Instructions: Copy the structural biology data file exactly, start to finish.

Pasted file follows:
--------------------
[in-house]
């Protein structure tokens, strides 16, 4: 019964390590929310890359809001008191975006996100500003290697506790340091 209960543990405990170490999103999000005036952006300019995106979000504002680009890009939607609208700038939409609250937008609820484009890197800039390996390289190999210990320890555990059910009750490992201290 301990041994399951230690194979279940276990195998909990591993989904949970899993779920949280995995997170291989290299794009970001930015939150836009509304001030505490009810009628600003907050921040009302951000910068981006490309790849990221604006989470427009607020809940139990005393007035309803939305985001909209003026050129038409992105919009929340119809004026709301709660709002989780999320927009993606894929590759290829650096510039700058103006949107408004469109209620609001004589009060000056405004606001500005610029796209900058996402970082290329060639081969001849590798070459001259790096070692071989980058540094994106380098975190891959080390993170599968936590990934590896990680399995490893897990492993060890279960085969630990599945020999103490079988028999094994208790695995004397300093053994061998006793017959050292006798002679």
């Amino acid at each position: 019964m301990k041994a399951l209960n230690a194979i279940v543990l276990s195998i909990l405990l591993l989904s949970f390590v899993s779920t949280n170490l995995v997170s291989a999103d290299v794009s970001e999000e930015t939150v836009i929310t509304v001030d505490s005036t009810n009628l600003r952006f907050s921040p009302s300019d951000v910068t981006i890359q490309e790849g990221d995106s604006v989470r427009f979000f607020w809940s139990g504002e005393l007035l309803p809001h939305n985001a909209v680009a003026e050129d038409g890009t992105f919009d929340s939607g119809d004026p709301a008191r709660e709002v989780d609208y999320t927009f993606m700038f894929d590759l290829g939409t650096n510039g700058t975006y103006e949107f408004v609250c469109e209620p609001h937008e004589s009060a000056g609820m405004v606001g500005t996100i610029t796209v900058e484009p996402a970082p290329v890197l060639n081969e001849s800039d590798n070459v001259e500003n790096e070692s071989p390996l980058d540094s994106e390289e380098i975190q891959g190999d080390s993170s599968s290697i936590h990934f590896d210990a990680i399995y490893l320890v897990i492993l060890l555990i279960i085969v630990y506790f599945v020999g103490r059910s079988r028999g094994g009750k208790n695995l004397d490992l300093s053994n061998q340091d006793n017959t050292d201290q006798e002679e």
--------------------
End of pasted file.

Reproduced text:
[in-house]
């Protein structure tokens, strides 16, 4: 019964390590929310890359809001008191975006996100500003290697506790340091 209960543990405990170490999103999000005036952006300019995106979000504002680009890009939607609208700038939409609250937008609820484009890197800039390996390289190999210990320890555990059910009750490992201290 301990041994399951230690194979279940276990195998909990591993989904949970899993779920949280995995997170291989290299794009970001930015939150836009509304001030505490009810009628600003907050921040009302951000910068981006490309790849990221604006989470427009607020809940139990005393007035309803939305985001909209003026050129038409992105919009929340119809004026709301709660709002989780999320927009993606894929590759290829650096510039700058103006949107408004469109209620609001004589009060000056405004606001500005610029796209900058996402970082290329060639081969001849590798070459001259790096070692071989980058540094994106380098975190891959080390993170599968936590990934590896990680399995490893897990492993060890279960085969630990599945020999103490079988028999094994208790695995004397300093053994061998006793017959050292006798002679």
């Amino acid at each position: 019964m301990k041994a399951l209960n230690a194979i279940v543990l276990s195998i909990l405990l591993l989904s949970f390590v899993s779920t949280n170490l995995v997170s291989a999103d290299v794009s970001e999000e930015t939150v836009i929310t509304v001030d505490s005036t009810n009628l600003r952006f907050s921040p009302s300019d951000v910068t981006i890359q490309e790849g990221d995106s604006v989470r427009f979000f607020w809940s139990g504002e005393l007035l309803p809001h939305n985001a909209v680009a003026e050129d038409g890009t992105f919009d929340s939607g119809d004026p709301a008191r709660e709002v989780d609208y999320t927009f993606m700038f894929d590759l290829g939409t650096n510039g700058t975006y103006e949107f408004v609250c469109e209620p609001h937008e004589s009060a000056g609820m405004v606001g500005t996100i610029t796209v900058e484009p996402a970082p290329v890197l060639n081969e001849s800039d590798n070459v001259e500003n790096e070692s071989p390996l980058d540094s994106e390289e380098i975190q891959g190999d080390s993170s599968s290697i936590h990934f590896d210990a990680i399995y490893l320890v897990i492993l060890l555990i279960i085969v630990y506790f599945v020999g103490r059910s079988r028999g094994g009750k208790n695995l004397d490992l300093s053994n061998q340091d006793n017959t050292d201290q006798e002679e």